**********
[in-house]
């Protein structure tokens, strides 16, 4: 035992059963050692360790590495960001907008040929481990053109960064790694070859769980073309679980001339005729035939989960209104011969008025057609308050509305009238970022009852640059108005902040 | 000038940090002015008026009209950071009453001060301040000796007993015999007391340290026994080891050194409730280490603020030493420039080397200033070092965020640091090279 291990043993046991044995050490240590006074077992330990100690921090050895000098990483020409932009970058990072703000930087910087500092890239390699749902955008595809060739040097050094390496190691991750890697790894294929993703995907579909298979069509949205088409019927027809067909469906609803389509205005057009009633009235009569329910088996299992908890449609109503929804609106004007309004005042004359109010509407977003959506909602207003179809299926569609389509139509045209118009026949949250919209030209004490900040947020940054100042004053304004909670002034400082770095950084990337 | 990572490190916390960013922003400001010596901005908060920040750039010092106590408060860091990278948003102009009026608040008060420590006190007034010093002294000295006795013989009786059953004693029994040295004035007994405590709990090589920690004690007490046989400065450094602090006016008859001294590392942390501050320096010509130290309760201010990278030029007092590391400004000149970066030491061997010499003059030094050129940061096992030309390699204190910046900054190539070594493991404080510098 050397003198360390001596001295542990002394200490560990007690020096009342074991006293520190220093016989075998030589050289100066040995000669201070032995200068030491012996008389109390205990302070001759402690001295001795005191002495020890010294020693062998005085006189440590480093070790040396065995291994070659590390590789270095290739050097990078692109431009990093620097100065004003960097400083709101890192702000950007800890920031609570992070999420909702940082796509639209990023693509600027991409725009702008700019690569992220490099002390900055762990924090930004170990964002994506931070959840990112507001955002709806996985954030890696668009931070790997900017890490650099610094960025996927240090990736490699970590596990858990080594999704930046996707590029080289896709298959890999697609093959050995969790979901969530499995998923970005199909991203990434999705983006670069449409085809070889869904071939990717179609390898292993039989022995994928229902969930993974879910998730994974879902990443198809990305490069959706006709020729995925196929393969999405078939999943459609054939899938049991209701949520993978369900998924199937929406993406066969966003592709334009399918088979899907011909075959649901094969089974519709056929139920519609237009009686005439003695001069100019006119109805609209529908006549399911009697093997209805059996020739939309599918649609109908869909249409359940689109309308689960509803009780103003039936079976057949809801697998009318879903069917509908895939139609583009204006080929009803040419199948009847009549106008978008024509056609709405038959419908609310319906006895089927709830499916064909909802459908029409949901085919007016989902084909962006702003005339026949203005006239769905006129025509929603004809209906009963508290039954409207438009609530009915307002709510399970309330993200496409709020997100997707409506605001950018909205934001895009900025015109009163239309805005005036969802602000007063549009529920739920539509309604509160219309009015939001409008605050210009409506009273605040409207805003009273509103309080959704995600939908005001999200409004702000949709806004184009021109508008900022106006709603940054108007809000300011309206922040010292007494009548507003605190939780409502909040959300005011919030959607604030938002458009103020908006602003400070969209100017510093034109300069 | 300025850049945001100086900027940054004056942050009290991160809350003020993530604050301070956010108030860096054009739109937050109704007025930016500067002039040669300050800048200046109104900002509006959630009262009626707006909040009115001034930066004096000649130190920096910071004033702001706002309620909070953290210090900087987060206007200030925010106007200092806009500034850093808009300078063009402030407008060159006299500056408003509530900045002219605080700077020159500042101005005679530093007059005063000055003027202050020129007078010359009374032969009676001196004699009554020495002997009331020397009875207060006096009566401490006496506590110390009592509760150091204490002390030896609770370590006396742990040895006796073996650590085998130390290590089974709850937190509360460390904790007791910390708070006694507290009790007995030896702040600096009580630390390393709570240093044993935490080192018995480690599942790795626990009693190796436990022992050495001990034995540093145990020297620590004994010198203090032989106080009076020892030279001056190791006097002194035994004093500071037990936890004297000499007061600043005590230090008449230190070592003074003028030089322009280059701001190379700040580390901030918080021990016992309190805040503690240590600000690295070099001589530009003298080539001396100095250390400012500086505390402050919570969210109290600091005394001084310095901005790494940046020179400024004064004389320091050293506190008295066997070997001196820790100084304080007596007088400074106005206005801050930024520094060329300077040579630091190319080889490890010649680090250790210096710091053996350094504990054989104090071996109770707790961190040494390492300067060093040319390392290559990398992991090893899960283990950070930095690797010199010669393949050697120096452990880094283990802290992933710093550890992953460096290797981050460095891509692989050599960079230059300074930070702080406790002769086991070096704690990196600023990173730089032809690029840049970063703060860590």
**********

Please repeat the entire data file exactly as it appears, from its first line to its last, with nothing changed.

[in-house]
């Protein structure tokens, strides 16, 4: 035992059963050692360790590495960001907008040929481990053109960064790694070859769980073309679980001339005729035939989960209104011969008025057609308050509305009238970022009852640059108005902040 | 000038940090002015008026009209950071009453001060301040000796007993015999007391340290026994080891050194409730280490603020030493420039080397200033070092965020640091090279 291990043993046991044995050490240590006074077992330990100690921090050895000098990483020409932009970058990072703000930087910087500092890239390699749902955008595809060739040097050094390496190691991750890697790894294929993703995907579909298979069509949205088409019927027809067909469906609803389509205005057009009633009235009569329910088996299992908890449609109503929804609106004007309004005042004359109010509407977003959506909602207003179809299926569609389509139509045209118009026949949250919209030209004490900040947020940054100042004053304004909670002034400082770095950084990337 | 990572490190916390960013922003400001010596901005908060920040750039010092106590408060860091990278948003102009009026608040008060420590006190007034010093002294000295006795013989009786059953004693029994040295004035007994405590709990090589920690004690007490046989400065450094602090006016008859001294590392942390501050320096010509130290309760201010990278030029007092590391400004000149970066030491061997010499003059030094050129940061096992030309390699204190910046900054190539070594493991404080510098 050397003198360390001596001295542990002394200490560990007690020096009342074991006293520190220093016989075998030589050289100066040995000669201070032995200068030491012996008389109390205990302070001759402690001295001795005191002495020890010294020693062998005085006189440590480093070790040396065995291994070659590390590789270095290739050097990078692109431009990093620097100065004003960097400083709101890192702000950007800890920031609570992070999420909702940082796509639209990023693509600027991409725009702008700019690569992220490099002390900055762990924090930004170990964002994506931070959840990112507001955002709806996985954030890696668009931070790997900017890490650099610094960025996927240090990736490699970590596990858990080594999704930046996707590029080289896709298959890999697609093959050995969790979901969530499995998923970005199909991203990434999705983006670069449409085809070889869904071939990717179609390898292993039989022995994928229902969930993974879910998730994974879902990443198809990305490069959706006709020729995925196929393969999405078939999943459609054939899938049991209701949520993978369900998924199937929406993406066969966003592709334009399918088979899907011909075959649901094969089974519709056929139920519609237009009686005439003695001069100019006119109805609209529908006549399911009697093997209805059996020739939309599918649609109908869909249409359940689109309308689960509803009780103003039936079976057949809801697998009318879903069917509908895939139609583009204006080929009803040419199948009847009549106008978008024509056609709405038959419908609310319906006895089927709830499916064909909802459908029409949901085919007016989902084909962006702003005339026949203005006239769905006129025509929603004809209906009963508290039954409207438009609530009915307002709510399970309330993200496409709020997100997707409506605001950018909205934001895009900025015109009163239309805005005036969802602000007063549009529920739920539509309604509160219309009015939001409008605050210009409506009273605040409207805003009273509103309080959704995600939908005001999200409004702000949709806004184009021109508008900022106006709603940054108007809000300011309206922040010292007494009548507003605190939780409502909040959300005011919030959607604030938002458009103020908006602003400070969209100017510093034109300069 | 300025850049945001100086900027940054004056942050009290991160809350003020993530604050301070956010108030860096054009739109937050109704007025930016500067002039040669300050800048200046109104900002509006959630009262009626707006909040009115001034930066004096000649130190920096910071004033702001706002309620909070953290210090900087987060206007200030925010106007200092806009500034850093808009300078063009402030407008060159006299500056408003509530900045002219605080700077020159500042101005005679530093007059005063000055003027202050020129007078010359009374032969009676001196004699009554020495002997009331020397009875207060006096009566401490006496506590110390009592509760150091204490002390030896609770370590006396742990040895006796073996650590085998130390290590089974709850937190509360460390904790007791910390708070006694507290009790007995030896702040600096009580630390390393709570240093044993935490080192018995480690599942790795626990009693190796436990022992050495001990034995540093145990020297620590004994010198203090032989106080009076020892030279001056190791006097002194035994004093500071037990936890004297000499007061600043005590230090008449230190070592003074003028030089322009280059701001190379700040580390901030918080021990016992309190805040503690240590600000690295070099001589530009003298080539001396100095250390400012500086505390402050919570969210109290600091005394001084310095901005790494940046020179400024004064004389320091050293506190008295066997070997001196820790100084304080007596007088400074106005206005801050930024520094060329300077040579630091190319080889490890010649680090250790210096710091053996350094504990054989104090071996109770707790961190040494390492300067060093040319390392290559990398992991090893899960283990950070930095690797010199010669393949050697120096452990880094283990802290992933710093550890992953460096290797981050460095891509692989050599960079230059300074930070702080406790002769086991070096704690990196600023990173730089032809690029840049970063703060860590």